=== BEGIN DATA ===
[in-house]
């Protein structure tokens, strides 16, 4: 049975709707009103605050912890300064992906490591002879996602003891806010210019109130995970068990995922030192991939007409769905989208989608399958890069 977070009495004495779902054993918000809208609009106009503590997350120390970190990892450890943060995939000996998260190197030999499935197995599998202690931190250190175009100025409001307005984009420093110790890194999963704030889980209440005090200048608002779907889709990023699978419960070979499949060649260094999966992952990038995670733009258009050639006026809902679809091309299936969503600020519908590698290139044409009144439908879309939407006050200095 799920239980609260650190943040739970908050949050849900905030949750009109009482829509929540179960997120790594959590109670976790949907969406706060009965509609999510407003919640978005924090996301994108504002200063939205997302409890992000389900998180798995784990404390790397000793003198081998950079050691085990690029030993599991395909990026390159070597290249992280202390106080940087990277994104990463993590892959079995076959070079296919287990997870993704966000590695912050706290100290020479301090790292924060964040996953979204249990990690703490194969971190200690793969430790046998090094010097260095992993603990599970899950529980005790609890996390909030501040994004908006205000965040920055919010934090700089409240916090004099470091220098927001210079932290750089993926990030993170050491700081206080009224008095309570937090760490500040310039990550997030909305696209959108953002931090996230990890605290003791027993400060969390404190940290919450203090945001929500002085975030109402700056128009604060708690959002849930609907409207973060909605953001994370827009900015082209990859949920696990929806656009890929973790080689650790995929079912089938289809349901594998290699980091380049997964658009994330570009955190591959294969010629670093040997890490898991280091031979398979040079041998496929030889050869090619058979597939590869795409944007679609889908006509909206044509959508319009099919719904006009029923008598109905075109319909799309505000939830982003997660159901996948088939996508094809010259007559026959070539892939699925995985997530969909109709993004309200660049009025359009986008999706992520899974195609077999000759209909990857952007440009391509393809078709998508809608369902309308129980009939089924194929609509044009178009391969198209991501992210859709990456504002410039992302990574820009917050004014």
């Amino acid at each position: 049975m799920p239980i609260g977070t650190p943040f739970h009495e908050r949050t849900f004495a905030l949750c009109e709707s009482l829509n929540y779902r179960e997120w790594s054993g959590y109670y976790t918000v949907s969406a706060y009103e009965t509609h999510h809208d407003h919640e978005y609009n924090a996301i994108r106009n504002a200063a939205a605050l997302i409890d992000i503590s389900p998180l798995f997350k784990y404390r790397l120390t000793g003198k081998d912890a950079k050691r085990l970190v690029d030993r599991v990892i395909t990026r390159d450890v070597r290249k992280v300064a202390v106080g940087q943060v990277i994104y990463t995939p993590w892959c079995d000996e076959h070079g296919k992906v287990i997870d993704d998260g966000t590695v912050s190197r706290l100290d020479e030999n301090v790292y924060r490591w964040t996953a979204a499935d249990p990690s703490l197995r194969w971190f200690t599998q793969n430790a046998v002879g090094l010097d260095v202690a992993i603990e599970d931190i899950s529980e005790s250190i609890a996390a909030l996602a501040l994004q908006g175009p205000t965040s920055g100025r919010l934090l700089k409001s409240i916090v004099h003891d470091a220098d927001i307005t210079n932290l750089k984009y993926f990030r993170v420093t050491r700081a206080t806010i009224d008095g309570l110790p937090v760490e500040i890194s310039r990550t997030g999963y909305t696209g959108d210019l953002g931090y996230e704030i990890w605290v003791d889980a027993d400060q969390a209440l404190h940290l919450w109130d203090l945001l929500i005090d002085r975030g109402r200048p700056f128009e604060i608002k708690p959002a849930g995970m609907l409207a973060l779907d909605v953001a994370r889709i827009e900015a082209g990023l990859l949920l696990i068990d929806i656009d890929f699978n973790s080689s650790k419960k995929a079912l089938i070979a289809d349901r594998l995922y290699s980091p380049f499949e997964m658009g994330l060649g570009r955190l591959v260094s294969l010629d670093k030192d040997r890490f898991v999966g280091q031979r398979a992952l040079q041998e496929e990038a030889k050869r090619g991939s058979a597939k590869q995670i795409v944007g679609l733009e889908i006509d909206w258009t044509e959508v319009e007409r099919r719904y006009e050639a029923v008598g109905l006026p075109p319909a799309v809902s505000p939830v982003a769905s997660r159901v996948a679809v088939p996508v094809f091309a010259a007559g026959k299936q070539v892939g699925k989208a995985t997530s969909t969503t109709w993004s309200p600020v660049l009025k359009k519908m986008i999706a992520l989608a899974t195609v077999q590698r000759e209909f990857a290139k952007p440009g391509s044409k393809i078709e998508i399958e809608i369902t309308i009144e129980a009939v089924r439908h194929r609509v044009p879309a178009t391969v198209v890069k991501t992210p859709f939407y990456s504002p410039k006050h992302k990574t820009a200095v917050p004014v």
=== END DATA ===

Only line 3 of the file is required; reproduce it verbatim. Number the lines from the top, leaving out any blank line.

């Amino acid at each position: 049975m799920p239980i609260g977070t650190p943040f739970h009495e908050r949050t849900f004495a905030l949750c009109e709707s009482l829509n929540y779902r179960e997120w790594s054993g959590y109670y976790t918000v949907s969406a706060y009103e009965t509609h999510h809208d407003h919640e978005y609009n924090a996301i994108r106009n504002a200063a939205a605050l997302i409890d992000i503590s389900p998180l798995f997350k784990y404390r790397l120390t000793g003198k081998d912890a950079k050691r085990l970190v690029d030993r599991v990892i395909t990026r390159d450890v070597r290249k992280v300064a202390v106080g940087q943060v990277i994104y990463t995939p993590w892959c079995d000996e076959h070079g296919k992906v287990i997870d993704d998260g966000t590695v912050s190197r706290l100290d020479e030999n301090v790292y924060r490591w964040t996953a979204a499935d249990p990690s703490l197995r194969w971190f200690t599998q793969n430790a046998v002879g090094l010097d260095v202690a992993i603990e599970d931190i899950s529980e005790s250190i609890a996390a909030l996602a501040l994004q908006g175009p205000t965040s920055g100025r919010l934090l700089k409001s409240i916090v004099h003891d470091a220098d927001i307005t210079n932290l750089k984009y993926f990030r993170v420093t050491r700081a206080t806010i009224d008095g309570l110790p937090v760490e500040i890194s310039r990550t997030g999963y909305t696209g959108d210019l953002g931090y996230e704030i990890w605290v003791d889980a027993d400060q969390a209440l404190h940290l919450w109130d203090l945001l929500i005090d002085r975030g109402r200048p700056f128009e604060i608002k708690p959002a849930g995970m609907l409207a973060l779907d909605v953001a994370r889709i827009e900015a082209g990023l990859l949920l696990i068990d929806i656009d890929f699978n973790s080689s650790k419960k995929a079912l089938i070979a289809d349901r594998l995922y290699s980091p380049f499949e997964m658009g994330l060649g570009r955190l591959v260094s294969l010629d670093k030192d040997r890490f898991v999966g280091q031979r398979a992952l040079q041998e496929e990038a030889k050869r090619g991939s058979a597939k590869q995670i795409v944007g679609l733009e889908i006509d909206w258009t044509e959508v319009e007409r099919r719904y006009e050639a029923v008598g109905l006026p075109p319909a799309v809902s505000p939830v982003a769905s997660r159901v996948a679809v088939p996508v094809f091309a010259a007559g026959k299936q070539v892939g699925k989208a995985t997530s969909t969503t109709w993004s309200p600020v660049l009025k359009k519908m986008i999706a992520l989608a899974t195609v077999q590698r000759e209909f990857a290139k952007p440009g391509s044409k393809i078709e998508i399958e809608i369902t309308i009144e129980a009939v089924r439908h194929r609509v044009p879309a178009t391969v198209v890069k991501t992210p859709f939407y990456s504002p410039k006050h992302k990574t820009a200095v917050p004014v």